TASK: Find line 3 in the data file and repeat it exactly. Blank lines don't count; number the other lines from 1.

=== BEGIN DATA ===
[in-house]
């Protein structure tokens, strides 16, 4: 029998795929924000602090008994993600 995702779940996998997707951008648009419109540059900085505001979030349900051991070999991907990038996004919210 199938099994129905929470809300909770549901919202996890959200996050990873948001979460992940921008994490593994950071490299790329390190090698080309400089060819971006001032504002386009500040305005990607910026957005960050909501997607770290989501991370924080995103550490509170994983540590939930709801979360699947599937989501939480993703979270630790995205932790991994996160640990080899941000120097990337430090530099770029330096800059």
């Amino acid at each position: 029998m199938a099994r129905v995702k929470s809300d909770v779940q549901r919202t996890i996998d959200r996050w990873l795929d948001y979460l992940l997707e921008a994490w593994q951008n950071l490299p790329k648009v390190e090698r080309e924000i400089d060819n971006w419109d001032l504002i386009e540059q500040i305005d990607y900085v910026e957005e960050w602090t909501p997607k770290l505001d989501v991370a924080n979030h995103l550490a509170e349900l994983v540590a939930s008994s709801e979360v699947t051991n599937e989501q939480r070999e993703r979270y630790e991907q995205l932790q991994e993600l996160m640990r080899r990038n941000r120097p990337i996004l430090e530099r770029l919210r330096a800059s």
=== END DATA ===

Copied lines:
């Amino acid at each position: 029998m199938a099994r129905v995702k929470s809300d909770v779940q549901r919202t996890i996998d959200r996050w990873l795929d948001y979460l992940l997707e921008a994490w593994q951008n950071l490299p790329k648009v390190e090698r080309e924000i400089d060819n971006w419109d001032l504002i386009e540059q500040i305005d990607y900085v910026e957005e960050w602090t909501p997607k770290l505001d989501v991370a924080n979030h995103l550490a509170e349900l994983v540590a939930s008994s709801e979360v699947t051991n599937e989501q939480r070999e993703r979270y630790e991907q995205l932790q991994e993600l996160m640990r080899r990038n941000r120097p990337i996004l430090e530099r770029l919210r330096a800059s």